All the time we are searching, searching, and it’s pure joy when we find gold. One such eureka moment was when we came across Ada Bligaard Søby’s work. She’s Danish but lived in America, she films documentaries with an eye for humanity and humour, she captures the voice of Now. She makes music videos out of old and new footage and literally stitches up her pictures with another layer of meaning. In Related Content we showcase Ada’s stills series of Sleeping Boys.
Describe your childhood please.
I grew up in a commune of historians in a 16th century castle north of Copenhagen in Denmark. My mother worked there at the museum, so we had an apartment – including a tower. There was a lot of space, high ceilings, light and air – but when you are a kid, things like that don’t really register as important; you are more worried about watching television and candy restrictions. When I was bored on Sundays I would run through the collections at the museum, and every night my little brother Magnus and I would collect all the coins the tourists had thrown in the wishing-fountain during the day. During summertime we were quite wealthy kids, because the museum had a lot of visitors wishing for things, I guess.
My parents were strict. They are very cultivated and educated and they are always with their face down in a book. You say something about French architecture and my mom will cry with happiness. They have big inner worlds and don’t have a particular need for other people around. My brother is very much like them, and back then and also now I often have no clue what they are talking about. I am so different; I’m very interested in people. I think you live when you are around others, mirroring yourself in them and sharing the experience of life.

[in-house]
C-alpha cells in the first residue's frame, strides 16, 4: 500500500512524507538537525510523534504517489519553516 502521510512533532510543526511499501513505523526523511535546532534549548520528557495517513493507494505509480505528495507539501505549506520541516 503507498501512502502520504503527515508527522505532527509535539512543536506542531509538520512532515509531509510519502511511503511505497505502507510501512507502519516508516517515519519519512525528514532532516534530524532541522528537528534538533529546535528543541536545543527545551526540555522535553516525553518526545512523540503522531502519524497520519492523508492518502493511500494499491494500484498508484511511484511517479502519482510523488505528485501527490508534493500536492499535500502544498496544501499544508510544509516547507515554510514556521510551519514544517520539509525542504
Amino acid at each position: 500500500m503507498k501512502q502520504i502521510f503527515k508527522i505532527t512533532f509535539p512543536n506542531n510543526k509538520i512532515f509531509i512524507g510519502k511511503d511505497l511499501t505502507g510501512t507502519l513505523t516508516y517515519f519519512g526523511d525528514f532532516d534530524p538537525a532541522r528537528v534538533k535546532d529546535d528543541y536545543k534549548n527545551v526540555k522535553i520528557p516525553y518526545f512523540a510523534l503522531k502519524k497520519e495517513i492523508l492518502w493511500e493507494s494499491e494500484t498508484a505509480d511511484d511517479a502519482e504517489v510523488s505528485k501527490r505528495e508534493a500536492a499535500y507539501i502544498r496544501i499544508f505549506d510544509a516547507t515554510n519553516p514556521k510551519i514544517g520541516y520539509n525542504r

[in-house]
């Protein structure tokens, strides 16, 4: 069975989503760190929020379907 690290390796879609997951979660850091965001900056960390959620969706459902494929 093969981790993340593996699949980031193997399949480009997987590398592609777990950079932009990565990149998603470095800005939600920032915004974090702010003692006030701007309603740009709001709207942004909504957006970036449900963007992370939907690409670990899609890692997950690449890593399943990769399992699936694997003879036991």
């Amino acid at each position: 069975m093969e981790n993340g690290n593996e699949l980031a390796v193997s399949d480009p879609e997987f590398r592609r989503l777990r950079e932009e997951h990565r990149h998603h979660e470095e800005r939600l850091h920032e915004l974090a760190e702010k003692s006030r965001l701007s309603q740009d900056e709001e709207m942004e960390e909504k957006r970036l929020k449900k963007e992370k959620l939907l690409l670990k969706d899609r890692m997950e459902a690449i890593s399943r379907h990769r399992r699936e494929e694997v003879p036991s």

When did you realize you wanted to make films?
I had a teacher at school when I was 17 who taught film, and he was the most exciting teacher I had. He made it seem like it was no big deal to make films – so I decided then that this was the way to go. He embraced chaos as a part of life and I totally longed for chaos.
Did you go to film school or learn on the job?
No formal film school no. I moved to New York a month after my 20th birthday and took some night classes at School Of Visual Arts. Then I took a photography course once and also I became a member of a really cool filmmakers collective in Copenhagen, where people get together and make films. So I learned by picking up a camera and just doing it.
You can really get under the skin of modern America, perhaps with more astuteness because of having a foreign observer’s eye. I’m thinking of Visit America and Petey and Ginger mainly. The characters you portray are often from, shall we say, the more unglamorous side of life but there is always a humanity and humour about them. You could have portrayed them as seedy but you go for the positive and the viewer ends up really liking and engaging with the characters. What are you consciously looking for when you choose your subjects?
I look for people who I like to hang out with, so I often cast my friends in my films. People who say funny and true things and people who have a perspective on life that is interesting and new.
I like to celebrate anti-heroes, or people who don’t see themselves as totally wonderful or the opposite, as victims of their circumstances; I like people who do the best with what they have. I’m very interested in the loser / winner mentality that is so present today, and I’m very curious as to what you have to pay with or in what way you have to conform to be a winner in other people’s eyes.